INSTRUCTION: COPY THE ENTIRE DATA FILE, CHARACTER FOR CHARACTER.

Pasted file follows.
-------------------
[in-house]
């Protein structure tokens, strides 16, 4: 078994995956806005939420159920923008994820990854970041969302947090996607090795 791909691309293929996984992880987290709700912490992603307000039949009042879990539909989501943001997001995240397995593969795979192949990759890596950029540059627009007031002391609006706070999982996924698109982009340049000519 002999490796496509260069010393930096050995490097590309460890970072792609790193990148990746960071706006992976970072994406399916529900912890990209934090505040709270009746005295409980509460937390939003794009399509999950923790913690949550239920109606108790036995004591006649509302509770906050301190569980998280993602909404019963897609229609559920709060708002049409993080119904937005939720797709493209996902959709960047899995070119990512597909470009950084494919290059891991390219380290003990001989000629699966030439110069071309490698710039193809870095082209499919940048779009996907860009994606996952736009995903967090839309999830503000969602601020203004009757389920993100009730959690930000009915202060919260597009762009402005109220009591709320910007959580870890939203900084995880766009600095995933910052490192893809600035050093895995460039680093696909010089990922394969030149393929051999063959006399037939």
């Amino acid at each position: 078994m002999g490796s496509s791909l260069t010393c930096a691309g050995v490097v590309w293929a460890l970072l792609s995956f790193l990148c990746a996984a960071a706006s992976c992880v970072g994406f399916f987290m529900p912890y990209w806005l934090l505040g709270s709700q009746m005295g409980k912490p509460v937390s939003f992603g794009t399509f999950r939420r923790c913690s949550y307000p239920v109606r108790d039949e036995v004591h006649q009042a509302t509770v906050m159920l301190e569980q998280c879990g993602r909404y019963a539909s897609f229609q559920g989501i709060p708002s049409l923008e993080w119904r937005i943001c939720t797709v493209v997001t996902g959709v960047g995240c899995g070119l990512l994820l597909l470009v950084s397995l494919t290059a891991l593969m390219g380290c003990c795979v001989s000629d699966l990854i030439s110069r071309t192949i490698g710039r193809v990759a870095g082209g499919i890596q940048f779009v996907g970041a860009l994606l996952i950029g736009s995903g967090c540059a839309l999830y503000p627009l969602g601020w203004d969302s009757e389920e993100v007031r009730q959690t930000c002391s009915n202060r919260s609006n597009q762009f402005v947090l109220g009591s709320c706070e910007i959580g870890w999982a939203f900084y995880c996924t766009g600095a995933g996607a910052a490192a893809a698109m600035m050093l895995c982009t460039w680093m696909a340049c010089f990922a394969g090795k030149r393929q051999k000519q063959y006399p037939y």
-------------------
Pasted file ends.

[in-house]
């Protein structure tokens, strides 16, 4: 078994995956806005939420159920923008994820990854970041969302947090996607090795 791909691309293929996984992880987290709700912490992603307000039949009042879990539909989501943001997001995240397995593969795979192949990759890596950029540059627009007031002391609006706070999982996924698109982009340049000519 002999490796496509260069010393930096050995490097590309460890970072792609790193990148990746960071706006992976970072994406399916529900912890990209934090505040709270009746005295409980509460937390939003794009399509999950923790913690949550239920109606108790036995004591006649509302509770906050301190569980998280993602909404019963897609229609559920709060708002049409993080119904937005939720797709493209996902959709960047899995070119990512597909470009950084494919290059891991390219380290003990001989000629699966030439110069071309490698710039193809870095082209499919940048779009996907860009994606996952736009995903967090839309999830503000969602601020203004009757389920993100009730959690930000009915202060919260597009762009402005109220009591709320910007959580870890939203900084995880766009600095995933910052490192893809600035050093895995460039680093696909010089990922394969030149393929051999063959006399037939």
């Amino acid at each position: 078994m002999g490796s496509s791909l260069t010393c930096a691309g050995v490097v590309w293929a460890l970072l792609s995956f790193l990148c990746a996984a960071a706006s992976c992880v970072g994406f399916f987290m529900p912890y990209w806005l934090l505040g709270s709700q009746m005295g409980k912490p509460v937390s939003f992603g794009t399509f999950r939420r923790c913690s949550y307000p239920v109606r108790d039949e036995v004591h006649q009042a509302t509770v906050m159920l301190e569980q998280c879990g993602r909404y019963a539909s897609f229609q559920g989501i709060p708002s049409l923008e993080w119904r937005i943001c939720t797709v493209v997001t996902g959709v960047g995240c899995g070119l990512l994820l597909l470009v950084s397995l494919t290059a891991l593969m390219g380290c003990c795979v001989s000629d699966l990854i030439s110069r071309t192949i490698g710039r193809v990759a870095g082209g499919i890596q940048f779009v996907g970041a860009l994606l996952i950029g736009s995903g967090c540059a839309l999830y503000p627009l969602g601020w203004d969302s009757e389920e993100v007031r009730q959690t930000c002391s009915n202060r919260s609006n597009q762009f402005v947090l109220g009591s709320c706070e910007i959580g870890w999982a939203f900084y995880c996924t766009g600095a995933g996607a910052a490192a893809a698109m600035m050093l895995c982009t460039w680093m696909a340049c010089f990922a394969g090795k030149r393929q051999k000519q063959y006399p037939y």